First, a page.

- Sierra Leone: Mudslides - Aug 2017
- Sierra Leone: Floods - Sep 2015
- West Africa: Ebola Outbreak - Mar 2014
- Sierra Leone: Wild Fires - Jan 2013
- Sierra Leone/Guinea: Cholera Outbreak - Feb 2012
- West/Central Africa: Floods - Jun 2010
- West Africa: Floods - Jul 2009
- Sierra Leone: Floods and Landslides - Aug 2009
- Sierra Leone: Floods - Sep 2007
- West Africa: Floods - Jul 2007
FREETOWN, SIERRA LEONE — With the recent Ebola crisis, officials in Sierra Leone have seen a rise in mental health concerns. Mustapha Kallon's problems are typical. He survived Ebola but lost many family members during the epidemic.
"Whenever I think of my parents, I feel depressed," he said.
Kallon said he turned to alcohol to cope with his grief. He was still receiving care in the Ebola treatment unit when his parents died from the virus. He didn't get to say goodbye and doesn't even know where they are buried.
SALT LAKE CITY — The Ebola epidemic that swept through Liberia, Guinea and Sierra Leone during 2014 and the first half of 2015 was by far the worst outbreak of the disease ever, killing thousands of people. Countries with already poor health care systems struggled to contain the early stages of the outbreak, and one of the worst problems they faced was the lack of any quick, reliable way to identify patients infected with the virus.
GENEVA, SWITZERLAND— The World Health Organization’s Regional Director for Africa says West Africa is better prepared to tackle future outbreaks of Ebola. In an exclusive interview with VOA, Matshidiso Moeti says Liberia, Sierra Leone and Guinea are now able to respond more quickly to emergencies because of upgrades to their surveillance, laboratory and health care systems.
Nina de Vries
FREETOWN— In an attempt to deal with a rise in sexual violence and teenage pregnancies in Sierra Leone during the Ebola crisis, the country’s government has moved to address the issue through an alternative education initiative.
Under a program started in October, many pregnant girls previously barred from attending school now have classes available to them. The classes are also available to lactating mothers.
FREETOWN, SIERRA LEONE— As a child, Anne-Marie Caulkner was forced to undergo female genital mutilation, or FGM, which some people refer to as female circumcision.
The traditional practice removes some or all parts of the external female genitalia. It is seen by some as a rite of passage for girls and a way to make a girl more appealing to a husband.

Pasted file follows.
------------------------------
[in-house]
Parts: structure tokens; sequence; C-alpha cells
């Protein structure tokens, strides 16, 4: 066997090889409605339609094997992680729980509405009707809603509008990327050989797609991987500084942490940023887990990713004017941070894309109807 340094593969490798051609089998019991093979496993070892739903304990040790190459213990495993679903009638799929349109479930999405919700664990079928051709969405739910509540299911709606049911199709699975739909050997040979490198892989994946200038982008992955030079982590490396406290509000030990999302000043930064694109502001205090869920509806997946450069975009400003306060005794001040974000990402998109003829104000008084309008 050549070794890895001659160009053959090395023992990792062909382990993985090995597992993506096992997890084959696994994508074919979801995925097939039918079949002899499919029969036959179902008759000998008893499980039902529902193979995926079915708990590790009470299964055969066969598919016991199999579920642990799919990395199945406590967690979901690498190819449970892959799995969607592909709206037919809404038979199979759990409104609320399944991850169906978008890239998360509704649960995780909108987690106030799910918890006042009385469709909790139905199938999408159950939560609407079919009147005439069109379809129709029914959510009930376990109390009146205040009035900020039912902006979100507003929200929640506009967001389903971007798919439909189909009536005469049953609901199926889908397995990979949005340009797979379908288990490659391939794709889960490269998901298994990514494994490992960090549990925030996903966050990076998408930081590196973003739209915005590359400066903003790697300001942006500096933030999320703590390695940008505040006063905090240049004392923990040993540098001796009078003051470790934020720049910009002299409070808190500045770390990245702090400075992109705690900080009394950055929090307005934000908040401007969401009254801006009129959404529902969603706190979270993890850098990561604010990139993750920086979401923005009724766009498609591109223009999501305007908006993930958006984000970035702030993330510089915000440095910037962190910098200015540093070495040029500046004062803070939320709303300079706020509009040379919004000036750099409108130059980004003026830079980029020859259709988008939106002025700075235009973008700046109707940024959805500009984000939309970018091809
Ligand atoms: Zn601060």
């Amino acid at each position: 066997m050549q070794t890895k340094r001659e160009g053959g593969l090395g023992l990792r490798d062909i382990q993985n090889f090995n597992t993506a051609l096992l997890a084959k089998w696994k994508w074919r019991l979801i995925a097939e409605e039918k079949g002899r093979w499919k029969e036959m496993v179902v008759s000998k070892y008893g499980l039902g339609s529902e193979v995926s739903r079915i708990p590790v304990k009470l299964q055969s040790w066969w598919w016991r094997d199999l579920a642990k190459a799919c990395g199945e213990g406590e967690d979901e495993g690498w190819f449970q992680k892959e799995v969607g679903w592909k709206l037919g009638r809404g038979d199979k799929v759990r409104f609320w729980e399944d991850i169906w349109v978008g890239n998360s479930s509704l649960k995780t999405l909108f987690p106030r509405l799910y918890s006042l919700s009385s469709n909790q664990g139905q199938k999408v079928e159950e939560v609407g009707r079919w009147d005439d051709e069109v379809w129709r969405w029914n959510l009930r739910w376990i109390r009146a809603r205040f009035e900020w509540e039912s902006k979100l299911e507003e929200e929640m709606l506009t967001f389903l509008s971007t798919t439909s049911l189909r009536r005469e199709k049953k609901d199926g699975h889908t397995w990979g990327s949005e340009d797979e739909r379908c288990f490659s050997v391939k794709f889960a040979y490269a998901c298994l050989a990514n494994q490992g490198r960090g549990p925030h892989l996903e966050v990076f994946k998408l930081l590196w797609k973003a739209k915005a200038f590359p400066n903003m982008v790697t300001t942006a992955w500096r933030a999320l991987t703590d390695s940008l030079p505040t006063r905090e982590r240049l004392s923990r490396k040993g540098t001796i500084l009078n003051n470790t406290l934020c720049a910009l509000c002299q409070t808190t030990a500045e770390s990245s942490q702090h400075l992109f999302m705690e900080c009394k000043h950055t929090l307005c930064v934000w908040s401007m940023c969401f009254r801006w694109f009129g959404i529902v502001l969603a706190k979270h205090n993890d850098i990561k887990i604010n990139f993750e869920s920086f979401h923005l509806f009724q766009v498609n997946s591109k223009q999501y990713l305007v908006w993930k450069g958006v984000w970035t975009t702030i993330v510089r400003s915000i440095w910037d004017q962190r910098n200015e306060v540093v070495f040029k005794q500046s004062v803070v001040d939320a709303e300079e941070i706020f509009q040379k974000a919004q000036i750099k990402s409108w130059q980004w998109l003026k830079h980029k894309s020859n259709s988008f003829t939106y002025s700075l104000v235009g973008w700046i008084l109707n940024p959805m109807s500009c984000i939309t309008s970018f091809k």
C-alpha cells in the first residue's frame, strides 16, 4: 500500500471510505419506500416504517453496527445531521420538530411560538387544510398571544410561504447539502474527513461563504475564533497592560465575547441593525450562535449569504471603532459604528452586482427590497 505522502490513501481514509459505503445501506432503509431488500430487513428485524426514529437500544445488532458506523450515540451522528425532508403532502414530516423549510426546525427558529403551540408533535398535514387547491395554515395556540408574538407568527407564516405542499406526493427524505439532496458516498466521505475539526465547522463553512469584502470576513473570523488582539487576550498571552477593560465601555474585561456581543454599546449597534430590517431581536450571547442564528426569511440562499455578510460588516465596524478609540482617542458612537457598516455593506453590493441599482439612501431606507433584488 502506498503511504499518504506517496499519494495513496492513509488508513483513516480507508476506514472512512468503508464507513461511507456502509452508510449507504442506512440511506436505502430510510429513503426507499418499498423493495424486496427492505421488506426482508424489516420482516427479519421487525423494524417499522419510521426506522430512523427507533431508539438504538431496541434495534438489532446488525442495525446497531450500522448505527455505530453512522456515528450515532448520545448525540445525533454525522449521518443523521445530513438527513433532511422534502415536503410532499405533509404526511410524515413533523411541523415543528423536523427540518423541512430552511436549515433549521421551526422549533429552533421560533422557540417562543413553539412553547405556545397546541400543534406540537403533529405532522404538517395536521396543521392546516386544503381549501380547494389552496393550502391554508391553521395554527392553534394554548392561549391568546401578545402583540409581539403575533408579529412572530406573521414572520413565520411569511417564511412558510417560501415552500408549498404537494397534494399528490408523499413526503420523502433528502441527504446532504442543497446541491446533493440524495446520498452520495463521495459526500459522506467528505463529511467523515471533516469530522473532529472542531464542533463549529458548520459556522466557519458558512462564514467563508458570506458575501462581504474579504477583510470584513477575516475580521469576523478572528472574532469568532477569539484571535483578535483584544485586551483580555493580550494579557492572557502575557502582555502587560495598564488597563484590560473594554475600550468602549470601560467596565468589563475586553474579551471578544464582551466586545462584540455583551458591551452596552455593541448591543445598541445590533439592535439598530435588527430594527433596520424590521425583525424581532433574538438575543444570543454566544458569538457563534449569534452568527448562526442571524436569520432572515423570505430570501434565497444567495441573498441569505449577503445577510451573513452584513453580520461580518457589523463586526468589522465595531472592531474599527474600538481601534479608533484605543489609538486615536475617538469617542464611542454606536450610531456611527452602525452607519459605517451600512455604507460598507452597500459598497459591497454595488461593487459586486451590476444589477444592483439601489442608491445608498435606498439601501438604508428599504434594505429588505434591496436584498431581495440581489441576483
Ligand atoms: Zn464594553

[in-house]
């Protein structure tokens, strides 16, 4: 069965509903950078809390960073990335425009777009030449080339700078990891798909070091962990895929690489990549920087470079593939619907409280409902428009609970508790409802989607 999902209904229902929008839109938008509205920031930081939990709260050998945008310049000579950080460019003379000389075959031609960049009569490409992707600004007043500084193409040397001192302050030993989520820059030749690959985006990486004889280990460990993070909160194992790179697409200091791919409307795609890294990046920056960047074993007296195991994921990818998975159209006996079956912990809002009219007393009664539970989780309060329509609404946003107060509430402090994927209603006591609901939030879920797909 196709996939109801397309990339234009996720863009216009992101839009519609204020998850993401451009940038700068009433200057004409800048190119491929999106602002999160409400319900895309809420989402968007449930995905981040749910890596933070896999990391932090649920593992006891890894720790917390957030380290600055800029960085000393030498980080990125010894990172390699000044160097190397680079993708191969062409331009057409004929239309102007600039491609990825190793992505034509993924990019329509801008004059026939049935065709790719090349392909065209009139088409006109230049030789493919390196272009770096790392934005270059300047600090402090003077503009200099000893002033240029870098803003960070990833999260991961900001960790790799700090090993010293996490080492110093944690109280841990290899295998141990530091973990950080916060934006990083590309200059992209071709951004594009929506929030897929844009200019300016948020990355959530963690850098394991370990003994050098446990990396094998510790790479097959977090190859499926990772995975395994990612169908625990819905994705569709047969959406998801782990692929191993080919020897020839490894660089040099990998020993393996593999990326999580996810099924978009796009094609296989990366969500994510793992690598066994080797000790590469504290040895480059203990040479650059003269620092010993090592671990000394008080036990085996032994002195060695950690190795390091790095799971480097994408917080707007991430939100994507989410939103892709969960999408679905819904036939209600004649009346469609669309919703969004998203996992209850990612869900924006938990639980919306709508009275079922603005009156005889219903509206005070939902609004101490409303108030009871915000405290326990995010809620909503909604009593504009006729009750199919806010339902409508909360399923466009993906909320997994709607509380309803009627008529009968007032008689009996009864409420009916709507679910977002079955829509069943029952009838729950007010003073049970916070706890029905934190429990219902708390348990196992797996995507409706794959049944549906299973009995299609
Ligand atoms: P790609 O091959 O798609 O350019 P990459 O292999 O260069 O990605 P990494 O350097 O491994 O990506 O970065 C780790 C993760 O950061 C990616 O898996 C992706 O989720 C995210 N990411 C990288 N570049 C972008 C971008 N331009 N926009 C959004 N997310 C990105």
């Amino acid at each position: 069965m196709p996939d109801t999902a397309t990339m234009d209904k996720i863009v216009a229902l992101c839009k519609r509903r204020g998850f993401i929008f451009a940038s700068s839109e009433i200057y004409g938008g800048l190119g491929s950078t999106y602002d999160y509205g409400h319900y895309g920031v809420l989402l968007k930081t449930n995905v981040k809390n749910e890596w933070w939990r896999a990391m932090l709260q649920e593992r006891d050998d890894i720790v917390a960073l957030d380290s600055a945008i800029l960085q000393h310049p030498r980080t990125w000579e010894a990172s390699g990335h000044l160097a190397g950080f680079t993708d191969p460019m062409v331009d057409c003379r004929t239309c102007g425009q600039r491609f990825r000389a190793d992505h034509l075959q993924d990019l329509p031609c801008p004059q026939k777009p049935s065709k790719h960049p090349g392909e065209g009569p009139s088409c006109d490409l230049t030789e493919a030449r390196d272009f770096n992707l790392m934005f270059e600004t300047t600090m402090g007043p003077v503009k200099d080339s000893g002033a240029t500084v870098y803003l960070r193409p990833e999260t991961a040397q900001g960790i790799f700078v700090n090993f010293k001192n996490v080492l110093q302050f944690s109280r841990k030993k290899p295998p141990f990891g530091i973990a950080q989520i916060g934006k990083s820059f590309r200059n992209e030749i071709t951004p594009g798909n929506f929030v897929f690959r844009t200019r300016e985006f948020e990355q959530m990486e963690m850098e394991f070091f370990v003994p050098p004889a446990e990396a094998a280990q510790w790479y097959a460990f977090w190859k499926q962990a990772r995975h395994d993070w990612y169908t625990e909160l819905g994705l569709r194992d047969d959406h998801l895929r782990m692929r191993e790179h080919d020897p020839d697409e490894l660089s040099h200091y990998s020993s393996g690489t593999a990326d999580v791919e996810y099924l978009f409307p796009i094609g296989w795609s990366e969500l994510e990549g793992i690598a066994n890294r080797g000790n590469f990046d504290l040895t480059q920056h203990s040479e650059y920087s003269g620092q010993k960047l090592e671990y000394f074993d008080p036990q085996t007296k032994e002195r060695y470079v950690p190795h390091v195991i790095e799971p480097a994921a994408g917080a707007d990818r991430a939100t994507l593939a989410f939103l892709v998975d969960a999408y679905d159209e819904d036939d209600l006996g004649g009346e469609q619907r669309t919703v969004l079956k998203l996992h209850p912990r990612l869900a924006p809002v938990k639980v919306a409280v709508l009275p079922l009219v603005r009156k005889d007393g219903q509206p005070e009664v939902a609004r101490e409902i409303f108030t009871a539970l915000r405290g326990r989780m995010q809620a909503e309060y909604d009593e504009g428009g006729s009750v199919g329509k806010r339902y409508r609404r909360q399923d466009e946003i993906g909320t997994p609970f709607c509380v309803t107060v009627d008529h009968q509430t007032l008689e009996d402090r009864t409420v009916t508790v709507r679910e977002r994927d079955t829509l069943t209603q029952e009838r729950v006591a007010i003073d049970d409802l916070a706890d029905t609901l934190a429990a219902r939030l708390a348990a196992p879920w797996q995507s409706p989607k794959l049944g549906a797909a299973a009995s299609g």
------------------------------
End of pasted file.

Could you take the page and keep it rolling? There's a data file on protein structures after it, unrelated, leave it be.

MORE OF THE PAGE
FREETOWN, SIERRA LEONE— Sierra Leone has been Ebola-free for two months. While the situation has improved in some ways, many Ebola survivors say they are not getting enough help to rebuild their lives.
Ebola survivors discussed their frustrations recently at a meeting of the Sierra Leone Association of Ebola Survivors in Freetown, the country’s capital.
Each survivor was entitled to a discharge package after recovery. This was to include a bag of rice, a foam mattress and some cash, equal to about $70.
FREETOWN, SIERRA LEONE—As 2016 begins, Daddy Hasan Kamara, one of more than 4,000 Ebola survivors in Sierra Leone, is grateful to have his children with him. They mean the world to him.
Nine of his family members were not so lucky and died from the disease, including one son.
“I’m really suffering, I’m really seeing things very hard,” Kamara said.
Since his recovery, he has not been able to find work. He has eight children and two sisters to care for.
FREETOWN, SIERRA LEONE— Sierra Leone may be declared Ebola-free in early November, but caring for the country's 4,051 Ebola survivors remains a big challenge. Many survivors report joint pain and vision problems, and experts also are worried about the risk of relapse.
October 20, 2015 10:08 AM
GENEVA— The World Health Organization chief said preparedness, awareness, and transparency are at the heart of the WHO reform process.
World Health Organization Director General Margaret Chan said many lessons have been learned from the Ebola epidemic in West Africa and these will be incorporated in the reform process that is underway.
Nina de Vries
October 11, 2015 6:21 PM
FREETOWN— Sunday, October 11, is the International Day of the Girl Child, which recognizes girls' rights and the challenges they face such as child marriage. According to the organization Girls not Brides, the rates of child marriage have risen sharply. It also says child marriage can increase during natural and humanitarian disasters. Now, the organization is calling on governments worldwide to implement policies and plans to end child marriage. In Sierra Leone the issue is a growing concern.